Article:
Research Fellow Dr Beatrice Alex has produced a wish list for galleries, libraries, archives and museums who are interested in sharing their data.
Issues like access, licencing and the the ability of computer systems in different organisations to exchange and make use of information can limit analysis of cross-sector trends.
Blogging for Europeana Research, which aims to liberate cultural heritage for use in research, Dr Alex says,
“Although galleries, libraries, archives and museums - the GLAM sector - may be interested in making their data available for text mining, they might be worried that the data they carefully curated over many years will be copied and misused for things that they did not anticipate.
“Assuring them that their data is safe and that we will not release it to the public is very important. Our aim is merely to identify patterns in the data, usually ones related to a particular hypothesis and domain in question.”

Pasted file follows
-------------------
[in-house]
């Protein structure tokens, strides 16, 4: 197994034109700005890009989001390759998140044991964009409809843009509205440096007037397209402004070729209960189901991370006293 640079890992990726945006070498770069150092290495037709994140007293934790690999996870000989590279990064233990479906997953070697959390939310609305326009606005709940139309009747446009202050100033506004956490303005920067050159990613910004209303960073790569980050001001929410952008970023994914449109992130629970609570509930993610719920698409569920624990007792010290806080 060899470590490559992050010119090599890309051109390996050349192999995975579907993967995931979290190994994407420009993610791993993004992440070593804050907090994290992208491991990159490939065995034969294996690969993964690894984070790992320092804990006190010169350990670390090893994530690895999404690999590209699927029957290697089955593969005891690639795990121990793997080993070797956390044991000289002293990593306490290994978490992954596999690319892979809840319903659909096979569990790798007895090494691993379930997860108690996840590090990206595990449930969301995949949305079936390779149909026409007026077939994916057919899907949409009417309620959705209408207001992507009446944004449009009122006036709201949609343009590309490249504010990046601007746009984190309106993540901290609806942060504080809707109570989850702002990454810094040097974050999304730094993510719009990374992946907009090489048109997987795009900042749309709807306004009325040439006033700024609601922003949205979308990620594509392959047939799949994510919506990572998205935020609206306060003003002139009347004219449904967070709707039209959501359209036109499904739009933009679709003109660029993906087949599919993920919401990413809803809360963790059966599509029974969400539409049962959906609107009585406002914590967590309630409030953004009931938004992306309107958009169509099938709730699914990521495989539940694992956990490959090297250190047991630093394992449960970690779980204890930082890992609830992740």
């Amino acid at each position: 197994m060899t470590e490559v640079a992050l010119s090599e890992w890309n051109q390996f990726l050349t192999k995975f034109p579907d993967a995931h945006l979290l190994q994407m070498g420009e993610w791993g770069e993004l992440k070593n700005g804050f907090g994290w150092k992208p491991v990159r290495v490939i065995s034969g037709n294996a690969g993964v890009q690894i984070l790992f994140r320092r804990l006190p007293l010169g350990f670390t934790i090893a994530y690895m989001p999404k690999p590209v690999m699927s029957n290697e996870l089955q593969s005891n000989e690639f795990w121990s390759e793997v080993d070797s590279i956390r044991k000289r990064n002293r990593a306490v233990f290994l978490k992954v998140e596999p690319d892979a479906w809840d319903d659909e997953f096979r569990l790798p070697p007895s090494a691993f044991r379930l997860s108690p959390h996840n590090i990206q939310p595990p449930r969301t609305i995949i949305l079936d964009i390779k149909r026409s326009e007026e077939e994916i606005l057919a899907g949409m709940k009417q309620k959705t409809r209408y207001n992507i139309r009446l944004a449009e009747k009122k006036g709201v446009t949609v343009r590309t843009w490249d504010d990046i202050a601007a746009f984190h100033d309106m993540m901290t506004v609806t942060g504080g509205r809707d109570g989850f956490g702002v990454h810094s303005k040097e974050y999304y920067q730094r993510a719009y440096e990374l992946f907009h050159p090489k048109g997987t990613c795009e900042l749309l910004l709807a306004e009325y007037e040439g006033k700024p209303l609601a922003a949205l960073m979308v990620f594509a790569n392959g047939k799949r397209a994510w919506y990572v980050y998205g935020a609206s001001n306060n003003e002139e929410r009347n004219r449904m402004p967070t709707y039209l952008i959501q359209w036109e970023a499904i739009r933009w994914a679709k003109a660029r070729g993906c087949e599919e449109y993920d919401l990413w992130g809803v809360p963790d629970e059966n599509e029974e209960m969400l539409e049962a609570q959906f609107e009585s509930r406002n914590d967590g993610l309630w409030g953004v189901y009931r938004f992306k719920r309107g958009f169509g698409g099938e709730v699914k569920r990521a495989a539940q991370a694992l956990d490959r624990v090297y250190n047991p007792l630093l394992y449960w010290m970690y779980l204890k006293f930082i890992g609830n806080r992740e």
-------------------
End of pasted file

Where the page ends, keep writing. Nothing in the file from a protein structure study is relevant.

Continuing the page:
“Applications for research funding are always much stronger if we can provide evidence for being able to work with a given dataset. If GLAMs are interested in sharing their available datasets for text mining, they need to be proactive in publicising and explaining how to get hold of them.”
While making the data available is more vital than determining its optimal format, it is helpful if GLAMs provide information on what a collection or dataset contains (metadata, content, size, format), as well as a mechanism to share the data easily.
The full list of tips for potential GLAM data sharers may be found in Dr Alex’s blog post.